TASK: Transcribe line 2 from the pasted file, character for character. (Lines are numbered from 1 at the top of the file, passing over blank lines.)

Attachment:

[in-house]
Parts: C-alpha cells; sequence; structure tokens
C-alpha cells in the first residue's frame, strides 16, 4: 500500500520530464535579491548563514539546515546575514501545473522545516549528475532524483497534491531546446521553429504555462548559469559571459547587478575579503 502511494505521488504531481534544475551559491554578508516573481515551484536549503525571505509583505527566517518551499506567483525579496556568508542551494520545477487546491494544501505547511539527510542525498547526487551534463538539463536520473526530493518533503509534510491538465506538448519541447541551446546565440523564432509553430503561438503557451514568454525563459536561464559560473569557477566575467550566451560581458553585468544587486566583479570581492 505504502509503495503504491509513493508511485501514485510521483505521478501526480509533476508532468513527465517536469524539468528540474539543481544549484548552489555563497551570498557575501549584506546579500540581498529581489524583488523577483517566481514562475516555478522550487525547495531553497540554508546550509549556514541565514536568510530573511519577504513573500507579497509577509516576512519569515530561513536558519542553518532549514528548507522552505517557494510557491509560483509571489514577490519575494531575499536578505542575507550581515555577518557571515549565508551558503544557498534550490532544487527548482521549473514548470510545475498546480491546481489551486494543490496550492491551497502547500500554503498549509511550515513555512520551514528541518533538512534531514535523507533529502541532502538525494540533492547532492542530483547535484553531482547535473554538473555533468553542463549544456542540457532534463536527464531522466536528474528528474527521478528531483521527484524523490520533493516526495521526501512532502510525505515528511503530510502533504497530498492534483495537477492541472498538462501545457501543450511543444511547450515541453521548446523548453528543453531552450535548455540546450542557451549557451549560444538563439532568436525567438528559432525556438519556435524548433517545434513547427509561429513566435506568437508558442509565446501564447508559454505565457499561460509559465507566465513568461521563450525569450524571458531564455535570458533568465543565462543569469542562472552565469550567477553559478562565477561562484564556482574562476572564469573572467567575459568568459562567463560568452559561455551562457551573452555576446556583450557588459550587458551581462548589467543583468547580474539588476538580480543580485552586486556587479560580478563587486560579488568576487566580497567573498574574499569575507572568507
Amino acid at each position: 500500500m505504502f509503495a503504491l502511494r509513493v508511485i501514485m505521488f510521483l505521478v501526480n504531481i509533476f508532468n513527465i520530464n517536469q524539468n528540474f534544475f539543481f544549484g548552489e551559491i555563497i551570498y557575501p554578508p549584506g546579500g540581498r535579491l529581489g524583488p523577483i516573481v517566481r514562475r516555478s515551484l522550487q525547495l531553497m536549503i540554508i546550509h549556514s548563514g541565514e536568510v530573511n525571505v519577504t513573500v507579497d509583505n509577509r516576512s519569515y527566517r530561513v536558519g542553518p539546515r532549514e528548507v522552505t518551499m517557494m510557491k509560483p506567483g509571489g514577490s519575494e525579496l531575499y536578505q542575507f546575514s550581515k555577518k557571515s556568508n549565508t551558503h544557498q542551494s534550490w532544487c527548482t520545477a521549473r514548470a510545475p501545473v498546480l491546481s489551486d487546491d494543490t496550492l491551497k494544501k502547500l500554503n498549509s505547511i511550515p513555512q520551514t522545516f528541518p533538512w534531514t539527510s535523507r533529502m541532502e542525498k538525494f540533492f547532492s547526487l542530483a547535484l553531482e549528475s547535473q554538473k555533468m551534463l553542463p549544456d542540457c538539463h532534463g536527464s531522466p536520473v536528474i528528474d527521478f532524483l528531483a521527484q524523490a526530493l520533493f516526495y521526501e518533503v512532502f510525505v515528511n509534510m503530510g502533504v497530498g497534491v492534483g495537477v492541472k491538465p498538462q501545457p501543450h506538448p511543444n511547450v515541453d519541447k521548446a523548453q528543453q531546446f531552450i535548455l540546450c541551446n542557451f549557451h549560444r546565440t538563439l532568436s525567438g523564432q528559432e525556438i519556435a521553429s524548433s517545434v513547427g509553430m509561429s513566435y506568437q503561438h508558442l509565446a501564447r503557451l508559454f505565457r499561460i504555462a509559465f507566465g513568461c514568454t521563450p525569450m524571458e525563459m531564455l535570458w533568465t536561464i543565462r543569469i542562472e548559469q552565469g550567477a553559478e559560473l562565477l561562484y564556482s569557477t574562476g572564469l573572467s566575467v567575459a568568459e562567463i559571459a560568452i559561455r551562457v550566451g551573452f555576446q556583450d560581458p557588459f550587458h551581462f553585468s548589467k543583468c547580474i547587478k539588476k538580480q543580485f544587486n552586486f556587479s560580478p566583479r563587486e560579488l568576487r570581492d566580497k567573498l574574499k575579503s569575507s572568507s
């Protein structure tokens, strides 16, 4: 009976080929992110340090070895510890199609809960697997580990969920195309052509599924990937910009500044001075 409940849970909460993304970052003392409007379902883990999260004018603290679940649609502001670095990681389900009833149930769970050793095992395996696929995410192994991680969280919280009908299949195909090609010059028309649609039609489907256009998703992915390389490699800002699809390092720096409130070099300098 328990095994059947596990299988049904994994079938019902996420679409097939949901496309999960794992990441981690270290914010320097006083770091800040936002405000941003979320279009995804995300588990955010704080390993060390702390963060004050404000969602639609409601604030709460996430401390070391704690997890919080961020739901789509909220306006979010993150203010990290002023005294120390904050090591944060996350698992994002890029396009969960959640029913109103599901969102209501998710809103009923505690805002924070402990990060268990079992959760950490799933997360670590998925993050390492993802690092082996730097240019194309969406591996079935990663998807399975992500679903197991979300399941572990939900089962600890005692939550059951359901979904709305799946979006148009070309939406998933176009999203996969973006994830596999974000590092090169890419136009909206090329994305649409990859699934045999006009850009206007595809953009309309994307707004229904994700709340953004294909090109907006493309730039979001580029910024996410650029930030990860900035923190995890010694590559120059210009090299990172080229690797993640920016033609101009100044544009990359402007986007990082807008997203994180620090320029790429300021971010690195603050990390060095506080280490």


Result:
Parts: C-alpha cells; sequence; structure tokens